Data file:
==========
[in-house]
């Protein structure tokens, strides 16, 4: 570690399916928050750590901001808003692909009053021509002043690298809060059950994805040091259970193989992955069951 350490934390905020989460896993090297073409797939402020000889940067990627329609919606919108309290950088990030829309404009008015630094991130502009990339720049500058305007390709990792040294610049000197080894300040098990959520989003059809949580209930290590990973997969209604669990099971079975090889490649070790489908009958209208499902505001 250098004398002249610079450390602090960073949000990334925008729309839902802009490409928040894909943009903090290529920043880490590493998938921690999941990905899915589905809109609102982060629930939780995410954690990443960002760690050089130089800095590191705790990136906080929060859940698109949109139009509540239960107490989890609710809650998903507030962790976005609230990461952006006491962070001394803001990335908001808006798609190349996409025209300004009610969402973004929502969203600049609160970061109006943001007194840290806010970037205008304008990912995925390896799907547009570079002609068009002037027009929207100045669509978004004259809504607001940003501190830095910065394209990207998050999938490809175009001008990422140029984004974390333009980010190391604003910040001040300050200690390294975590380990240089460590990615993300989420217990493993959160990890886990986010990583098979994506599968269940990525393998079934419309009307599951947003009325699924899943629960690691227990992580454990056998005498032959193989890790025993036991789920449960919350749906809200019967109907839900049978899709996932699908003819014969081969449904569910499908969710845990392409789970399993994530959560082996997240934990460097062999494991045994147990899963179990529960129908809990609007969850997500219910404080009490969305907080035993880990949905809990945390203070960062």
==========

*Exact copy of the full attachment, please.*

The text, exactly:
[in-house]
């Protein structure tokens, strides 16, 4: 570690399916928050750590901001808003692909009053021509002043690298809060059950994805040091259970193989992955069951 350490934390905020989460896993090297073409797939402020000889940067990627329609919606919108309290950088990030829309404009008015630094991130502009990339720049500058305007390709990792040294610049000197080894300040098990959520989003059809949580209930290590990973997969209604669990099971079975090889490649070790489908009958209208499902505001 250098004398002249610079450390602090960073949000990334925008729309839902802009490409928040894909943009903090290529920043880490590493998938921690999941990905899915589905809109609102982060629930939780995410954690990443960002760690050089130089800095590191705790990136906080929060859940698109949109139009509540239960107490989890609710809650998903507030962790976005609230990461952006006491962070001394803001990335908001808006798609190349996409025209300004009610969402973004929502969203600049609160970061109006943001007194840290806010970037205008304008990912995925390896799907547009570079002609068009002037027009929207100045669509978004004259809504607001940003501190830095910065394209990207998050999938490809175009001008990422140029984004974390333009980010190391604003910040001040300050200690390294975590380990240089460590990615993300989420217990493993959160990890886990986010990583098979994506599968269940990525393998079934419309009307599951947003009325699924899943629960690691227990992580454990056998005498032959193989890790025993036991789920449960919350749906809200019967109907839900049978899709996932699908003819014969081969449904569910499908969710845990392409789970399993994530959560082996997240934990460097062999494991045994147990899963179990529960129908809990609007969850997500219910404080009490969305907080035993880990949905809990945390203070960062």